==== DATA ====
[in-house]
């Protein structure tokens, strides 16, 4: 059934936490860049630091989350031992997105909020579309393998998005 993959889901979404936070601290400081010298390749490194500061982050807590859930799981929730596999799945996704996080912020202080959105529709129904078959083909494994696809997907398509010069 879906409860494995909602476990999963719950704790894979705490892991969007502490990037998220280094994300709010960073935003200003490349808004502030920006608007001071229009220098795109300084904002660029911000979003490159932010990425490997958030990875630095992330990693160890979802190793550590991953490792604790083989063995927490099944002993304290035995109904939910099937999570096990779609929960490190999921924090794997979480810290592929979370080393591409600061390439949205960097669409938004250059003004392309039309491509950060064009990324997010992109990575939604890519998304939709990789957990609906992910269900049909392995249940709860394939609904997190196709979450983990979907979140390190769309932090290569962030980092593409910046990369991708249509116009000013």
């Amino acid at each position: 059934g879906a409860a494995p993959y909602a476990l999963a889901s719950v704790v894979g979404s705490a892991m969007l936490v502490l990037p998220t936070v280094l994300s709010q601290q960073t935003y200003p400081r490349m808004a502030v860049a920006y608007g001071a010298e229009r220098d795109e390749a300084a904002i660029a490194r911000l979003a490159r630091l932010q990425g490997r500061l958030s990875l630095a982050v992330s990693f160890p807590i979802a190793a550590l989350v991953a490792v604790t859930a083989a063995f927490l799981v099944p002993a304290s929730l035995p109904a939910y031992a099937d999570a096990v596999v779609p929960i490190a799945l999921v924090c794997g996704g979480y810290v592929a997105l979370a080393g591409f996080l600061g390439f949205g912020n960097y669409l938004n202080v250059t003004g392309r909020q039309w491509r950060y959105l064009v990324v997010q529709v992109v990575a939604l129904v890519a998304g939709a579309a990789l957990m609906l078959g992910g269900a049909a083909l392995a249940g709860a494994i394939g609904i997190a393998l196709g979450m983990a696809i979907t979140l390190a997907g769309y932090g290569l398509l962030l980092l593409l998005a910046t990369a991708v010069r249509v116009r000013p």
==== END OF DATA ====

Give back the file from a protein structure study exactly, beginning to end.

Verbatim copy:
[in-house]
């Protein structure tokens, strides 16, 4: 059934936490860049630091989350031992997105909020579309393998998005 993959889901979404936070601290400081010298390749490194500061982050807590859930799981929730596999799945996704996080912020202080959105529709129904078959083909494994696809997907398509010069 879906409860494995909602476990999963719950704790894979705490892991969007502490990037998220280094994300709010960073935003200003490349808004502030920006608007001071229009220098795109300084904002660029911000979003490159932010990425490997958030990875630095992330990693160890979802190793550590991953490792604790083989063995927490099944002993304290035995109904939910099937999570096990779609929960490190999921924090794997979480810290592929979370080393591409600061390439949205960097669409938004250059003004392309039309491509950060064009990324997010992109990575939604890519998304939709990789957990609906992910269900049909392995249940709860394939609904997190196709979450983990979907979140390190769309932090290569962030980092593409910046990369991708249509116009000013």
């Amino acid at each position: 059934g879906a409860a494995p993959y909602a476990l999963a889901s719950v704790v894979g979404s705490a892991m969007l936490v502490l990037p998220t936070v280094l994300s709010q601290q960073t935003y200003p400081r490349m808004a502030v860049a920006y608007g001071a010298e229009r220098d795109e390749a300084a904002i660029a490194r911000l979003a490159r630091l932010q990425g490997r500061l958030s990875l630095a982050v992330s990693f160890p807590i979802a190793a550590l989350v991953a490792v604790t859930a083989a063995f927490l799981v099944p002993a304290s929730l035995p109904a939910y031992a099937d999570a096990v596999v779609p929960i490190a799945l999921v924090c794997g996704g979480y810290v592929a997105l979370a080393g591409f996080l600061g390439f949205g912020n960097y669409l938004n202080v250059t003004g392309r909020q039309w491509r950060y959105l064009v990324v997010q529709v992109v990575a939604l129904v890519a998304g939709a579309a990789l957990m609906l078959g992910g269900a049909a083909l392995a249940g709860a494994i394939g609904i997190a393998l196709g979450m983990a696809i979907t979140l390190a997907g769309y932090g290569l398509l962030l980092l593409l998005a910046t990369a991708v010069r249509v116009r000013p």